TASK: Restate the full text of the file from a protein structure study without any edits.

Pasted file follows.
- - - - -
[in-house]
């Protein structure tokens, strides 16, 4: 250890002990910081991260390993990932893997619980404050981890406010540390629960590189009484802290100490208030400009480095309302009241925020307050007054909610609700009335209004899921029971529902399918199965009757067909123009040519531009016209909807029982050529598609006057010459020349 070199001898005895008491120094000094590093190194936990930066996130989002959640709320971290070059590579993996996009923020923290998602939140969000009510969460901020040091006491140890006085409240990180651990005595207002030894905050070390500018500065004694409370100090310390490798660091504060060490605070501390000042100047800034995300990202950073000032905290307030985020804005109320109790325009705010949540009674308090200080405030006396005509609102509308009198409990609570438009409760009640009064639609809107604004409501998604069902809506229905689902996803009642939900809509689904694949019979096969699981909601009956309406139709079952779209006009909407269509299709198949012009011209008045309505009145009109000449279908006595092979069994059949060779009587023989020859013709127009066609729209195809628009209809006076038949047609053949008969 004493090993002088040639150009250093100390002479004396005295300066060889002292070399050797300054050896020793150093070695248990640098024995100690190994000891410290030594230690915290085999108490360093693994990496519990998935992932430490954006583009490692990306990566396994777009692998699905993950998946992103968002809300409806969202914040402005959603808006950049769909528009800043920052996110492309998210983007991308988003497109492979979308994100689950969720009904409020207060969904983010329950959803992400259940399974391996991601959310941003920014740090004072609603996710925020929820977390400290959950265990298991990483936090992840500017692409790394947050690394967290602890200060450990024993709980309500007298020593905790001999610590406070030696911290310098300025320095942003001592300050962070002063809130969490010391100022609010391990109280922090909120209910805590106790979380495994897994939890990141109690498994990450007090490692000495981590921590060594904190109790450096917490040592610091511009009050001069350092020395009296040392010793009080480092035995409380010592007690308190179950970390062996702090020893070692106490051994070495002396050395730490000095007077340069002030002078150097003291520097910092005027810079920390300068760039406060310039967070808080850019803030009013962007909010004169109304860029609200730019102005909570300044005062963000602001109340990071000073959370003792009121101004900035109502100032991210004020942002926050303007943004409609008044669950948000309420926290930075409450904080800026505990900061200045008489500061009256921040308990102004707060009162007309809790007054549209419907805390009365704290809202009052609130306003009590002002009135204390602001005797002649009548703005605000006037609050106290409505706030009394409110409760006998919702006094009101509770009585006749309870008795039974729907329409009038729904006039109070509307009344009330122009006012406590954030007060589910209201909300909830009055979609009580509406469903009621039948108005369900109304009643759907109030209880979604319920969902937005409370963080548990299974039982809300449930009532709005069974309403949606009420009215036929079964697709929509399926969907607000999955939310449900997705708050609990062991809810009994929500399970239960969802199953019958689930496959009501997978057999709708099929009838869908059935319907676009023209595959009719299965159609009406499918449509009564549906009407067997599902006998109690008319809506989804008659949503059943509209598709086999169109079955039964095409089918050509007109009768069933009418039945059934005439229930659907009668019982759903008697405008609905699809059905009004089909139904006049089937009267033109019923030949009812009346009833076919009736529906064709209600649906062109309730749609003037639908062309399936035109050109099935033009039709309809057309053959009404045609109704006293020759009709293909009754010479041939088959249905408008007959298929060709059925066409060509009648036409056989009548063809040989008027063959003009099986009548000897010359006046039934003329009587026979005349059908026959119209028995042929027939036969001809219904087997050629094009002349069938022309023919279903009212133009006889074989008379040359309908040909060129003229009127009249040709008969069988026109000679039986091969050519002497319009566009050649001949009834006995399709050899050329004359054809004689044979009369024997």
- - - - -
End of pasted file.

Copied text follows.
[in-house]
């Protein structure tokens, strides 16, 4: 250890002990910081991260390993990932893997619980404050981890406010540390629960590189009484802290100490208030400009480095309302009241925020307050007054909610609700009335209004899921029971529902399918199965009757067909123009040519531009016209909807029982050529598609006057010459020349 070199001898005895008491120094000094590093190194936990930066996130989002959640709320971290070059590579993996996009923020923290998602939140969000009510969460901020040091006491140890006085409240990180651990005595207002030894905050070390500018500065004694409370100090310390490798660091504060060490605070501390000042100047800034995300990202950073000032905290307030985020804005109320109790325009705010949540009674308090200080405030006396005509609102509308009198409990609570438009409760009640009064639609809107604004409501998604069902809506229905689902996803009642939900809509689904694949019979096969699981909601009956309406139709079952779209006009909407269509299709198949012009011209008045309505009145009109000449279908006595092979069994059949060779009587023989020859013709127009066609729209195809628009209809006076038949047609053949008969 004493090993002088040639150009250093100390002479004396005295300066060889002292070399050797300054050896020793150093070695248990640098024995100690190994000891410290030594230690915290085999108490360093693994990496519990998935992932430490954006583009490692990306990566396994777009692998699905993950998946992103968002809300409806969202914040402005959603808006950049769909528009800043920052996110492309998210983007991308988003497109492979979308994100689950969720009904409020207060969904983010329950959803992400259940399974391996991601959310941003920014740090004072609603996710925020929820977390400290959950265990298991990483936090992840500017692409790394947050690394967290602890200060450990024993709980309500007298020593905790001999610590406070030696911290310098300025320095942003001592300050962070002063809130969490010391100022609010391990109280922090909120209910805590106790979380495994897994939890990141109690498994990450007090490692000495981590921590060594904190109790450096917490040592610091511009009050001069350092020395009296040392010793009080480092035995409380010592007690308190179950970390062996702090020893070692106490051994070495002396050395730490000095007077340069002030002078150097003291520097910092005027810079920390300068760039406060310039967070808080850019803030009013962007909010004169109304860029609200730019102005909570300044005062963000602001109340990071000073959370003792009121101004900035109502100032991210004020942002926050303007943004409609008044669950948000309420926290930075409450904080800026505990900061200045008489500061009256921040308990102004707060009162007309809790007054549209419907805390009365704290809202009052609130306003009590002002009135204390602001005797002649009548703005605000006037609050106290409505706030009394409110409760006998919702006094009101509770009585006749309870008795039974729907329409009038729904006039109070509307009344009330122009006012406590954030007060589910209201909300909830009055979609009580509406469903009621039948108005369900109304009643759907109030209880979604319920969902937005409370963080548990299974039982809300449930009532709005069974309403949606009420009215036929079964697709929509399926969907607000999955939310449900997705708050609990062991809810009994929500399970239960969802199953019958689930496959009501997978057999709708099929009838869908059935319907676009023209595959009719299965159609009406499918449509009564549906009407067997599902006998109690008319809506989804008659949503059943509209598709086999169109079955039964095409089918050509007109009768069933009418039945059934005439229930659907009668019982759903008697405008609905699809059905009004089909139904006049089937009267033109019923030949009812009346009833076919009736529906064709209600649906062109309730749609003037639908062309399936035109050109099935033009039709309809057309053959009404045609109704006293020759009709293909009754010479041939088959249905408008007959298929060709059925066409060509009648036409056989009548063809040989008027063959003009099986009548000897010359006046039934003329009587026979005349059908026959119209028995042929027939036969001809219904087997050629094009002349069938022309023919279903009212133009006889074989008379040359309908040909060129003229009127009249040709008969069988026109000679039986091969050519002497319009566009050649001949009834006995399709050899050329004359054809004689044979009369024997």